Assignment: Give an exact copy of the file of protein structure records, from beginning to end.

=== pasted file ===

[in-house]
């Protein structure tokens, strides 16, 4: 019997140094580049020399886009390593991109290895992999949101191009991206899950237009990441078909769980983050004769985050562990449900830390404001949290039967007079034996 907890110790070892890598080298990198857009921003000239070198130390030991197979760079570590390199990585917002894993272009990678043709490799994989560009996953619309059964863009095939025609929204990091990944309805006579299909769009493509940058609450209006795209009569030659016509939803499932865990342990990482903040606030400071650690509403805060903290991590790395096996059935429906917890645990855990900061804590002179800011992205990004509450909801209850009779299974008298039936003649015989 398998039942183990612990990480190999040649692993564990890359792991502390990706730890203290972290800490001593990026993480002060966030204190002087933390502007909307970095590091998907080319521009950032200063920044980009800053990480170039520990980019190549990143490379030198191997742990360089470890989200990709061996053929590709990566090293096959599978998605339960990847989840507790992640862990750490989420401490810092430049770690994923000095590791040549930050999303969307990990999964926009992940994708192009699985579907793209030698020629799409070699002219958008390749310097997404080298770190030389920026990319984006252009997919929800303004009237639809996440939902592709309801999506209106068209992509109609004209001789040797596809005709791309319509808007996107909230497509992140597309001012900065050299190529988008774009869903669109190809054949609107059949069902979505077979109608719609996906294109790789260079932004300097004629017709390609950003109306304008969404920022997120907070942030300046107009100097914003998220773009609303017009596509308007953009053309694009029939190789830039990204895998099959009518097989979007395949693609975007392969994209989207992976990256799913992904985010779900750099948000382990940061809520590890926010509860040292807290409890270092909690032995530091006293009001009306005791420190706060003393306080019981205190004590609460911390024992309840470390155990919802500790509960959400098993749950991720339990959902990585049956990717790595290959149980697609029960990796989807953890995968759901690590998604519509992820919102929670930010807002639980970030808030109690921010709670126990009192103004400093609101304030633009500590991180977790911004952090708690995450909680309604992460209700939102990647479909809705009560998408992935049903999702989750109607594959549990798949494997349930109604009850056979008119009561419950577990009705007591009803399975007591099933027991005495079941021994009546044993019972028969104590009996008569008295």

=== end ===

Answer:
[in-house]
């Protein structure tokens, strides 16, 4: 019997140094580049020399886009390593991109290895992999949101191009991206899950237009990441078909769980983050004769985050562990449900830390404001949290039967007079034996 907890110790070892890598080298990198857009921003000239070198130390030991197979760079570590390199990585917002894993272009990678043709490799994989560009996953619309059964863009095939025609929204990091990944309805006579299909769009493509940058609450209006795209009569030659016509939803499932865990342990990482903040606030400071650690509403805060903290991590790395096996059935429906917890645990855990900061804590002179800011992205990004509450909801209850009779299974008298039936003649015989 398998039942183990612990990480190999040649692993564990890359792991502390990706730890203290972290800490001593990026993480002060966030204190002087933390502007909307970095590091998907080319521009950032200063920044980009800053990480170039520990980019190549990143490379030198191997742990360089470890989200990709061996053929590709990566090293096959599978998605339960990847989840507790992640862990750490989420401490810092430049770690994923000095590791040549930050999303969307990990999964926009992940994708192009699985579907793209030698020629799409070699002219958008390749310097997404080298770190030389920026990319984006252009997919929800303004009237639809996440939902592709309801999506209106068209992509109609004209001789040797596809005709791309319509808007996107909230497509992140597309001012900065050299190529988008774009869903669109190809054949609107059949069902979505077979109608719609996906294109790789260079932004300097004629017709390609950003109306304008969404920022997120907070942030300046107009100097914003998220773009609303017009596509308007953009053309694009029939190789830039990204895998099959009518097989979007395949693609975007392969994209989207992976990256799913992904985010779900750099948000382990940061809520590890926010509860040292807290409890270092909690032995530091006293009001009306005791420190706060003393306080019981205190004590609460911390024992309840470390155990919802500790509960959400098993749950991720339990959902990585049956990717790595290959149980697609029960990796989807953890995968759901690590998604519509992820919102929670930010807002639980970030808030109690921010709670126990009192103004400093609101304030633009500590991180977790911004952090708690995450909680309604992460209700939102990647479909809705009560998408992935049903999702989750109607594959549990798949494997349930109604009850056979008119009561419950577990009705007591009803399975007591099933027991005495079941021994009546044993019972028969104590009996008569008295």